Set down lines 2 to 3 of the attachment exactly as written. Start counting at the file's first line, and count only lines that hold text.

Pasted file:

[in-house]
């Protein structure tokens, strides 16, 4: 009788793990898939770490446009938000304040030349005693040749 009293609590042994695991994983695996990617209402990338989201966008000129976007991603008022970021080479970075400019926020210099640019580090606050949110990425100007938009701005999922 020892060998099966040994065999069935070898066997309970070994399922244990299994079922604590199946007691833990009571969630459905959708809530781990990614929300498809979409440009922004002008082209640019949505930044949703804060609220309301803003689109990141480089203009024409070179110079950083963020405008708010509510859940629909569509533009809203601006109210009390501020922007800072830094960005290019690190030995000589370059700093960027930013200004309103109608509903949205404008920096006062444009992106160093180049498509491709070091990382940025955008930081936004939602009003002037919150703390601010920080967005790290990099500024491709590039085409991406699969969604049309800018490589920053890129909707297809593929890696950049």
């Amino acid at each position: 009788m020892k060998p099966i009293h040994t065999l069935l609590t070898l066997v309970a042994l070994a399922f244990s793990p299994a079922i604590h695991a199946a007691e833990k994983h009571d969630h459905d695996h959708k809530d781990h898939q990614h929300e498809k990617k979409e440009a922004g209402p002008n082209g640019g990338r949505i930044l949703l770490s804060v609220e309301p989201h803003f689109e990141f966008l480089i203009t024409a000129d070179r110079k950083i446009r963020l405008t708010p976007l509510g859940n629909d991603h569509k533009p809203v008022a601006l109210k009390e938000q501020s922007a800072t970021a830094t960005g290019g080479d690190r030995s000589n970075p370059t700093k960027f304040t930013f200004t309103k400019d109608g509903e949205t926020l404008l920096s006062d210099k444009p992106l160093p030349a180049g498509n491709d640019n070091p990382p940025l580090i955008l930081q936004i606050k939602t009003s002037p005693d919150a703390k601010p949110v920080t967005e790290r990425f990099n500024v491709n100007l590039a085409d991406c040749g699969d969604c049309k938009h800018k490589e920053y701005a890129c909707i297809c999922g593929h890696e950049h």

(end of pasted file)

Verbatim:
């Protein structure tokens, strides 16, 4: 009788793990898939770490446009938000304040030349005693040749 009293609590042994695991994983695996990617209402990338989201966008000129976007991603008022970021080479970075400019926020210099640019580090606050949110990425100007938009701005999922 020892060998099966040994065999069935070898066997309970070994399922244990299994079922604590199946007691833990009571969630459905959708809530781990990614929300498809979409440009922004002008082209640019949505930044949703804060609220309301803003689109990141480089203009024409070179110079950083963020405008708010509510859940629909569509533009809203601006109210009390501020922007800072830094960005290019690190030995000589370059700093960027930013200004309103109608509903949205404008920096006062444009992106160093180049498509491709070091990382940025955008930081936004939602009003002037919150703390601010920080967005790290990099500024491709590039085409991406699969969604049309800018490589920053890129909707297809593929890696950049």
């Amino acid at each position: 009788m020892k060998p099966i009293h040994t065999l069935l609590t070898l066997v309970a042994l070994a399922f244990s793990p299994a079922i604590h695991a199946a007691e833990k994983h009571d969630h459905d695996h959708k809530d781990h898939q990614h929300e498809k990617k979409e440009a922004g209402p002008n082209g640019g990338r949505i930044l949703l770490s804060v609220e309301p989201h803003f689109e990141f966008l480089i203009t024409a000129d070179r110079k950083i446009r963020l405008t708010p976007l509510g859940n629909d991603h569509k533009p809203v008022a601006l109210k009390e938000q501020s922007a800072t970021a830094t960005g290019g080479d690190r030995s000589n970075p370059t700093k960027f304040t930013f200004t309103k400019d109608g509903e949205t926020l404008l920096s006062d210099k444009p992106l160093p030349a180049g498509n491709d640019n070091p990382p940025l580090i955008l930081q936004i606050k939602t009003s002037p005693d919150a703390k601010p949110v920080t967005e790290r990425f990099n500024v491709n100007l590039a085409d991406c040749g699969d969604c049309k938009h800018k490589e920053y701005a890129c909707i297809c999922g593929h890696e950049h």